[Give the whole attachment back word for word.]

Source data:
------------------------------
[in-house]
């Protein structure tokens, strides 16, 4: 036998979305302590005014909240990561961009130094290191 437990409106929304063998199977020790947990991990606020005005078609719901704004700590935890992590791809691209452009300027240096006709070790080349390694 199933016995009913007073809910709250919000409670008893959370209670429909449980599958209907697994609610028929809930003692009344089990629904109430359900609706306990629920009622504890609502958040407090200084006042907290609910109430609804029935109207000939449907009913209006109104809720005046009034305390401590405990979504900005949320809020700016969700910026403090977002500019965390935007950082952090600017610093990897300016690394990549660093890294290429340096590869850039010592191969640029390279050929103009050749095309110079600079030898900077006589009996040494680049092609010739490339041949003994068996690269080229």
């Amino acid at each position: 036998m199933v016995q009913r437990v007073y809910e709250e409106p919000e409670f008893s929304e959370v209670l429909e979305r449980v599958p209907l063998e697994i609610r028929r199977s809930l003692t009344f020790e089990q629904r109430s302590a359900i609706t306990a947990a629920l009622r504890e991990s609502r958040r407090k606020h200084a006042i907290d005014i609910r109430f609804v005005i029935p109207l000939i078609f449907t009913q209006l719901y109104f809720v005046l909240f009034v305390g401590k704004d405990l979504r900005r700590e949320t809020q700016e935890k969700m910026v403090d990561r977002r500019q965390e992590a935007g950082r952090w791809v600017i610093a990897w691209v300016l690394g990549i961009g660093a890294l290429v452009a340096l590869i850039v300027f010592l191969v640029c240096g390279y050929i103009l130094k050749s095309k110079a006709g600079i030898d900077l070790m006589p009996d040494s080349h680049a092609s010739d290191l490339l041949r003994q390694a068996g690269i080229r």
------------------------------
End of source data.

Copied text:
[in-house]
């Protein structure tokens, strides 16, 4: 036998979305302590005014909240990561961009130094290191 437990409106929304063998199977020790947990991990606020005005078609719901704004700590935890992590791809691209452009300027240096006709070790080349390694 199933016995009913007073809910709250919000409670008893959370209670429909449980599958209907697994609610028929809930003692009344089990629904109430359900609706306990629920009622504890609502958040407090200084006042907290609910109430609804029935109207000939449907009913209006109104809720005046009034305390401590405990979504900005949320809020700016969700910026403090977002500019965390935007950082952090600017610093990897300016690394990549660093890294290429340096590869850039010592191969640029390279050929103009050749095309110079600079030898900077006589009996040494680049092609010739490339041949003994068996690269080229």
């Amino acid at each position: 036998m199933v016995q009913r437990v007073y809910e709250e409106p919000e409670f008893s929304e959370v209670l429909e979305r449980v599958p209907l063998e697994i609610r028929r199977s809930l003692t009344f020790e089990q629904r109430s302590a359900i609706t306990a947990a629920l009622r504890e991990s609502r958040r407090k606020h200084a006042i907290d005014i609910r109430f609804v005005i029935p109207l000939i078609f449907t009913q209006l719901y109104f809720v005046l909240f009034v305390g401590k704004d405990l979504r900005r700590e949320t809020q700016e935890k969700m910026v403090d990561r977002r500019q965390e992590a935007g950082r952090w791809v600017i610093a990897w691209v300016l690394g990549i961009g660093a890294l290429v452009a340096l590869i850039v300027f010592l191969v640029c240096g390279y050929i103009l130094k050749s095309k110079a006709g600079i030898d900077l070790m006589p009996d040494s080349h680049a092609s010739d290191l490339l041949r003994q390694a068996g690269i080229r």